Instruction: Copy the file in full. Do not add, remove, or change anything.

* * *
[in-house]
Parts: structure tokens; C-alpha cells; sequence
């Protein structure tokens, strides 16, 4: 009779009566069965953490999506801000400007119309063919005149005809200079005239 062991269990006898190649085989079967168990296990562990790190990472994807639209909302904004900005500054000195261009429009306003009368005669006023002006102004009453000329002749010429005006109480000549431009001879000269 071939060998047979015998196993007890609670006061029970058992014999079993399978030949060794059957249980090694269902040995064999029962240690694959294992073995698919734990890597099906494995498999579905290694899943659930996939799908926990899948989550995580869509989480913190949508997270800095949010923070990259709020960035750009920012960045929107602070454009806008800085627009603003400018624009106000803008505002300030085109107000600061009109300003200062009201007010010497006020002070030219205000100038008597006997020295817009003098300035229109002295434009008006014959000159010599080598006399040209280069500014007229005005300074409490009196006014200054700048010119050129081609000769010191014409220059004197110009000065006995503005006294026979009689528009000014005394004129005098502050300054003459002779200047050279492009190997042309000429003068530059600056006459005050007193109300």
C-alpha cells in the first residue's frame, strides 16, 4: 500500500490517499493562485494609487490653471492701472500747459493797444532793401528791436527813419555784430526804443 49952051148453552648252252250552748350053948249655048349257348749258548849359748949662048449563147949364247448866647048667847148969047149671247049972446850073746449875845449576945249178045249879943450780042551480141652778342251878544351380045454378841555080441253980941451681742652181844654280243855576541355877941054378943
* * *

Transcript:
[in-house]
Parts: structure tokens; C-alpha cells; sequence
């Protein structure tokens, strides 16, 4: 009779009566069965953490999506801000400007119309063919005149005809200079005239 062991269990006898190649085989079967168990296990562990790190990472994807639209909302904004900005500054000195261009429009306003009368005669006023002006102004009453000329002749010429005006109480000549431009001879000269 071939060998047979015998196993007890609670006061029970058992014999079993399978030949060794059957249980090694269902040995064999029962240690694959294992073995698919734990890597099906494995498999579905290694899943659930996939799908926990899948989550995580869509989480913190949508997270800095949010923070990259709020960035750009920012960045929107602070454009806008800085627009603003400018624009106000803008505002300030085109107000600061009109300003200062009201007010010497006020002070030219205000100038008597006997020295817009003098300035229109002295434009008006014959000159010599080598006399040209280069500014007229005005300074409490009196006014200054700048010119050129081609000769010191014409220059004197110009000065006995503005006294026979009689528009000014005394004129005098502050300054003459002779200047050279492009190997042309000429003068530059600056006459005050007193109300």
C-alpha cells in the first residue's frame, strides 16, 4: 500500500490517499493562485494609487490653471492701472500747459493797444532793401528791436527813419555784430526804443 49952051148453552648252252250552748350053948249655048349257348749258548849359748949662048449563147949364247448866647048667847148969047149671247049972446850073746449875845449576945249178045249879943450780042551480141652778342251878544351380045454378841555080441253980941451681742652181844654280243855576541355877941054378943